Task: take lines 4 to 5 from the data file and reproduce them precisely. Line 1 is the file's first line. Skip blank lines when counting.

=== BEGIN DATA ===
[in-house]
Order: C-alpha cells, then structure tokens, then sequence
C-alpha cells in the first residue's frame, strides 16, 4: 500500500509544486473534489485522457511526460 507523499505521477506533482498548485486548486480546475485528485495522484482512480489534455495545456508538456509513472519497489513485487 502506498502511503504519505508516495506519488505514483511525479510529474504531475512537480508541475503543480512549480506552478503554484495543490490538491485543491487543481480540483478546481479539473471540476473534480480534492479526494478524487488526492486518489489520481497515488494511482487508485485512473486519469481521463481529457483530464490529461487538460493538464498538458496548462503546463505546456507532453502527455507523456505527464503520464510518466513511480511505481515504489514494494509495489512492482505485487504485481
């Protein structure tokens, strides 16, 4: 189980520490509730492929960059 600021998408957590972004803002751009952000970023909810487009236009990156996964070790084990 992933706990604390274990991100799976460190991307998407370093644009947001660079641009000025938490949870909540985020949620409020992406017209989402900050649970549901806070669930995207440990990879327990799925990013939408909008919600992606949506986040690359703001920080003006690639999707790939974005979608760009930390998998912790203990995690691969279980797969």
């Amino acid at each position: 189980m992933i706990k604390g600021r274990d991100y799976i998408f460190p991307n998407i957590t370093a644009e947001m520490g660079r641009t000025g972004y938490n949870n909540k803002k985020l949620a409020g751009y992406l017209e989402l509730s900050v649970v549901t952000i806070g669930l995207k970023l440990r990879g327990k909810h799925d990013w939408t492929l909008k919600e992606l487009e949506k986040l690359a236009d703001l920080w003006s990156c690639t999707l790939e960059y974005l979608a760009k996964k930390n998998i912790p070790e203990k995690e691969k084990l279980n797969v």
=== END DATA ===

């Protein structure tokens, strides 16, 4: 189980520490509730492929960059 600021998408957590972004803002751009952000970023909810487009236009990156996964070790084990 992933706990604390274990991100799976460190991307998407370093644009947001660079641009000025938490949870909540985020949620409020992406017209989402900050649970549901806070669930995207440990990879327990799925990013939408909008919600992606949506986040690359703001920080003006690639999707790939974005979608760009930390998998912790203990995690691969279980797969």
């Amino acid at each position: 189980m992933i706990k604390g600021r274990d991100y799976i998408f460190p991307n998407i957590t370093a644009e947001m520490g660079r641009t000025g972004y938490n949870n909540k803002k985020l949620a409020g751009y992406l017209e989402l509730s900050v649970v549901t952000i806070g669930l995207k970023l440990r990879g327990k909810h799925d990013w939408t492929l909008k919600e992606l487009e949506k986040l690359a236009d703001l920080w003006s990156c690639t999707l790939e960059y974005l979608a760009k996964k930390n998998i912790p070790e203990k995690e691969k084990l279980n797969v």